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Lawmakers Support Bill to Limit Height of Development Across Hudson in NJ

By Lindsay Armstrong | September 1, 2015 2:09pm | Updated on September 1, 2015 6:03pm
 LG agreed to lower the height of the controversial New Jersey building in order to preserve views of the Palisades.
LG Agrees to Lower Height of Proposed Palisades Office Tower
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WASHINGTON HEIGHTS — A group of New York lawmakers is throwing its support behind a New Jersey state senator’s proposal to prohibit any development over 35 feet across the Hudson River from Manhattan.

New Jersey state Sen. Bob Smith introduced the legislation in May 2014 in response to LG Electronics’ plan to build an eight-story building that opponents argued would mar iconic views of the natural area from New York City. The decision to allow the development was made by a local zoning board for the town of Englewood Cliffs.

After pressure from a coalition of conservation groups and elected officials from both sides of the Hudson, LG agreed in June 2015 to lower the building to between three and five stories.

Smith’s legislation, which would cover the Palisades Cliffs between Fort Lee and the New York border, is intended to prevent future fights over such development.

“Development has occurred in recent years that has altered the beauty of the area,” the bill states. “The Legislature therefore determines it necessary and in the best interest of the State to preserve and enhance the Hudson River Palisades as a prime natural resource of importance.”

In a letter addressed to Smith, New York state Sens. Adriano Espaillat, Jeff Klein, Andrea Stewart-Cousins and Brad Hoylman expressed support for the legislation.

The letter mentioned the successful campaign to get LG to lower the height of its new building.

“This was a great achievement,” the letter said. “But the episode was a reminder that intrusive development in the Palisades Park is possible.”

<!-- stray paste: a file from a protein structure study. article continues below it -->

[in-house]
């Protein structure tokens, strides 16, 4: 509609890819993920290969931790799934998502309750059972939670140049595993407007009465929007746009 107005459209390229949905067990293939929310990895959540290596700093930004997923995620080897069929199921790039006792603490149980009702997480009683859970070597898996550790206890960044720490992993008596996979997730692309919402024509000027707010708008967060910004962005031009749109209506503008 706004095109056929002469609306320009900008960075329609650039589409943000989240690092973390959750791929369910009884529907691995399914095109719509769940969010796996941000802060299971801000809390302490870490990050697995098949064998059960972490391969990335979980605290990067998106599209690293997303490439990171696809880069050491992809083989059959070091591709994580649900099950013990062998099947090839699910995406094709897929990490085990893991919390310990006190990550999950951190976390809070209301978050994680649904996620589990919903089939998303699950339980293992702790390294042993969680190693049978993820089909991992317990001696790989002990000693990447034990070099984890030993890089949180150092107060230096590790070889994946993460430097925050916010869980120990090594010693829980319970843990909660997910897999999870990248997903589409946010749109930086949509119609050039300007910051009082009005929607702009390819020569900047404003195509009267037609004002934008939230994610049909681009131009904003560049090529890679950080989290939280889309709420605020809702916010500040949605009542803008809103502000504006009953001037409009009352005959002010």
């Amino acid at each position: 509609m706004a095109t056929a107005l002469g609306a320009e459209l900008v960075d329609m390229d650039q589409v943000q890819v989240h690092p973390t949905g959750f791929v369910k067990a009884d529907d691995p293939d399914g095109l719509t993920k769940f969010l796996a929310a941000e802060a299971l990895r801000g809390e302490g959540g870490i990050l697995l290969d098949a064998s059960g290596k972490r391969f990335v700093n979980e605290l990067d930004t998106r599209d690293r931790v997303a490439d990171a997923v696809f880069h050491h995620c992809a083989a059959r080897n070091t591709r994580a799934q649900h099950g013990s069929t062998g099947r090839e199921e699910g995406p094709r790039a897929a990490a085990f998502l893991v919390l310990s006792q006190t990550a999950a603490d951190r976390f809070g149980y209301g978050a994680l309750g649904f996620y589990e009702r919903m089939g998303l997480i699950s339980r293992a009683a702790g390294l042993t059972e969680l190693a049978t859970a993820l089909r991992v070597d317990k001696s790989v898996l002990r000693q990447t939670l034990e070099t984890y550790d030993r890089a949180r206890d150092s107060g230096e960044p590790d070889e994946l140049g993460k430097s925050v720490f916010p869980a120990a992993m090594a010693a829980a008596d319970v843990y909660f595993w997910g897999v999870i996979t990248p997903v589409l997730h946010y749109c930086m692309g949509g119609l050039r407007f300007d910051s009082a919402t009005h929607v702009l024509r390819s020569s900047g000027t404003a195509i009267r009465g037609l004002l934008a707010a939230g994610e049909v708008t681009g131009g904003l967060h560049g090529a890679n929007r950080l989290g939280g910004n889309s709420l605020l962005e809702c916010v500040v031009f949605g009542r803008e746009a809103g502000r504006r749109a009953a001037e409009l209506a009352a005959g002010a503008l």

It also references the creation of Palisades Interstate Park Commission in 1900. The commission, which is still in operation today, was formed by New Jersey Governor Foster Voorheers and New York Governor Theodore Roosevelt in response to the destruction of the Palisades by quarry workers at the turn of the century.

“As elected officials representing the shores of the Hudson we will continue to stand with you to carry on the great tradition of New York and New Jersey elected officials banning together to protect the Palisades Park,” the letter said.

The bill was referred to the New Jersey State Senate’s Community and Urban Affairs Committee in June 2014, but has not seen any action since then.

The New York legislatures decided to express support for the bill in light of recent developments with the LG site.

"We successfully helped stop the planned LG tower from piercing the tree line,” said Espaillat, whose district borders the Hudson River from the Lincoln Tunnel to Spuyten Duyvil Creek. “But it is time for a permanent solution that will ensure our children, and their children, can enjoy the Palisades for generations to come." 

Smith did not immediately respond to a request for comment.